Watch this graphic video and share it with your friends when they ask you what a charter is.


It explains in clear visuals how charters operate and how they hurt public schools by draining away the students chosen by the charter and the resources that previously funded the community’s public school.


The he video was commissioned by the Network for Public Education. Help it go viral. Share it. Tweet it. Put it on Facebook.

As the charter industry grows, many observers have wondered how their expansion affects the public schools in the same district. A new study published by the National Center for the Study of Privatization in Education at Teachers College, Columbia University, addresses that question.


Policymakers have assumed that the charter sector would provide healthy competition for district public schools. The promise originally was that they would spur innovation and efficiency, and at the same time would be accountable for results. We know from the example of Milwaukee, which has had charters and vouchers for 25 years, that none of these promises were true. Nonetheless, the claims still are repeated and all too often believed by a gullible media and public, which seldom if ever hears critical views.


The present study should be distributed to every news outlet, so they understand the collateral damage that charters inflict on public schools.


“Little scholarship has been devoted to the impact of charter schools on, one, how much revenue school districts collect through local property taxes and, two, how school districts budget that revenue.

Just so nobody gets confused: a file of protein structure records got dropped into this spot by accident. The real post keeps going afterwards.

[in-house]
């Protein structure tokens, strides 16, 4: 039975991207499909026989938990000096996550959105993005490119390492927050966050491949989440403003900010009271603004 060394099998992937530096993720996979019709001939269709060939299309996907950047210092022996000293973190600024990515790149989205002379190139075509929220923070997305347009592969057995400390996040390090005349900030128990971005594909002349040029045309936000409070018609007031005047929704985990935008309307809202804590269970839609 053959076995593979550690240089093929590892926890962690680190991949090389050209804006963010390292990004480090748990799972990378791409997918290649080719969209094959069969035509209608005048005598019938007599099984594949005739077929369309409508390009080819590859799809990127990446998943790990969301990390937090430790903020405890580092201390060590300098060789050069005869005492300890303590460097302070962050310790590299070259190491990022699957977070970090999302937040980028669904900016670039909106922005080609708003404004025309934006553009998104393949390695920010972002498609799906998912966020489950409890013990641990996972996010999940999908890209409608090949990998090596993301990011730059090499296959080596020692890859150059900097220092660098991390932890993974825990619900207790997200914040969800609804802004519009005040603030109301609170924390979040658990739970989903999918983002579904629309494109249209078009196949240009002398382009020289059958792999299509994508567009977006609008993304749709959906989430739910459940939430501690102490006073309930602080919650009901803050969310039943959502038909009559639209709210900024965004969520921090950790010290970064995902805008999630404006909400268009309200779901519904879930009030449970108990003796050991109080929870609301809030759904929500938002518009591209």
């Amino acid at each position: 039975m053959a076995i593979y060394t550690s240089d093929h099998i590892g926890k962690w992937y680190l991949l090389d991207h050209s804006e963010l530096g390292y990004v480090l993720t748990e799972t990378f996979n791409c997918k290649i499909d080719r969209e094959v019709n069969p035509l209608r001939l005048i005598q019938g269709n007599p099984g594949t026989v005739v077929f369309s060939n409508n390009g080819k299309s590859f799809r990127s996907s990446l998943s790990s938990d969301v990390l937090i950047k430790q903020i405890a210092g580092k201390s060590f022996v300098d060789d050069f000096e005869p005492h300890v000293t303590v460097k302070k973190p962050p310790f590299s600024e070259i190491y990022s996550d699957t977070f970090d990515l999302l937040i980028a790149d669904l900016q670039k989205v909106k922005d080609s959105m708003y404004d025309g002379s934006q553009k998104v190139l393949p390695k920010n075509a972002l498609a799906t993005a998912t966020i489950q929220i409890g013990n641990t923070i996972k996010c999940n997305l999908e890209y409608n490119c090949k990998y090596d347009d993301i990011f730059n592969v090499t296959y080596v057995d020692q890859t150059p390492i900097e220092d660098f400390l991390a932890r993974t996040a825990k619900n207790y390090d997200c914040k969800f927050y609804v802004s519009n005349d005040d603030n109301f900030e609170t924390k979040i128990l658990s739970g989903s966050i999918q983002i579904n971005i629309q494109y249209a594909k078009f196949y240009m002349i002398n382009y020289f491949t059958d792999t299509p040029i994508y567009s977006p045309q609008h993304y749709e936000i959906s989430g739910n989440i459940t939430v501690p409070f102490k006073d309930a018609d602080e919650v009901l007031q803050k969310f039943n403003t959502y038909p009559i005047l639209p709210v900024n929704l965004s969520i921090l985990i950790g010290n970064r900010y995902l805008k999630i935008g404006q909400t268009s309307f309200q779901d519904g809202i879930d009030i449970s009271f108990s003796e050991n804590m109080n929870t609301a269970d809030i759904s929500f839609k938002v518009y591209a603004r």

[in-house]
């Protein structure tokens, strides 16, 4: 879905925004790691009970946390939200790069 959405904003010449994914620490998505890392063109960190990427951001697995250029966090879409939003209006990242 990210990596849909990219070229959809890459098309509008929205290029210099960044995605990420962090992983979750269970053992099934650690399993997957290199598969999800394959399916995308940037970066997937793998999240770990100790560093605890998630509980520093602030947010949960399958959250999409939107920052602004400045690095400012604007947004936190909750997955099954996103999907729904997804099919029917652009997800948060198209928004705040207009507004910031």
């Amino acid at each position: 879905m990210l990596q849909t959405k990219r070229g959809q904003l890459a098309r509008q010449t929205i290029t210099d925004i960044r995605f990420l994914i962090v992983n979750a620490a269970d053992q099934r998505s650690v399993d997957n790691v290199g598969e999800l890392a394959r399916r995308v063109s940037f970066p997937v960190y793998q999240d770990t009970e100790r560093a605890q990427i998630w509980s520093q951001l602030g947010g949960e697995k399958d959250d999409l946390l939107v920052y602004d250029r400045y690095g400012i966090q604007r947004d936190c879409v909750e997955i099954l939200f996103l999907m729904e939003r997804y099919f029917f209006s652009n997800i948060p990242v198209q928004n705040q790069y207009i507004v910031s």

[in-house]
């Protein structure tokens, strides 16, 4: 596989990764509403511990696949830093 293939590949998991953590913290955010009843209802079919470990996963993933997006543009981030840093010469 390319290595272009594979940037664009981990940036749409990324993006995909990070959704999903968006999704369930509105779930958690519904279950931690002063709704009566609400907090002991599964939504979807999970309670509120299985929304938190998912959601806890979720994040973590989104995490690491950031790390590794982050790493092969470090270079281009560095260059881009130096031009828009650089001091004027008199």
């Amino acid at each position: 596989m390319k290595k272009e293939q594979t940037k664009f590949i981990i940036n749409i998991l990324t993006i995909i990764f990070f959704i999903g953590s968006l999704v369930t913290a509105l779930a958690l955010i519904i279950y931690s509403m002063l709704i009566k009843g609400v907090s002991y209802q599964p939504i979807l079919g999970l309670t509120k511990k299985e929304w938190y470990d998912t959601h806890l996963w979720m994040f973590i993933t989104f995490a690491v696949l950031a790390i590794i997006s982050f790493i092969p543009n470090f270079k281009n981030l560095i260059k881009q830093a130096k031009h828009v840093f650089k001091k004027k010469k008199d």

“With “The Effect of Charter Competition on Unionized District Revenues and Resource Allocation,” Jason B. Cook fills this void. Cook, a doctoral student in economics at Cornell University, focuses on Ohio, home to a high concentration of both online and brick-and-mortar charter schools, and examines school budget data in the state from 1982 through 2013. In addition to confirming in detail that charter competition has reduced federal, state, and local support for district schools, Cook finds that charter competition has driven down local funding by depressing valuations of residential property and has led school districts to redirect revenue from instructional expenditures (in particular, teacher salaries) to facility improvements. Cook complements these two important findings with thorough explanations.”






Peter Greene reports on the latest terrible news from Pennsylvania. Because of the highly inequitable funding formula for the state, because of the legislature’s inability to pass a budget for almost a year, because of the burgeoning charter movement, school districts across the state are in dire condition.


Erie is considering closing all its high schools and sending its students to other districts. The decision may be made today. Peter predicts that the end result of this crisis could be the end of public education, as the free-market mania consumes everything in its path: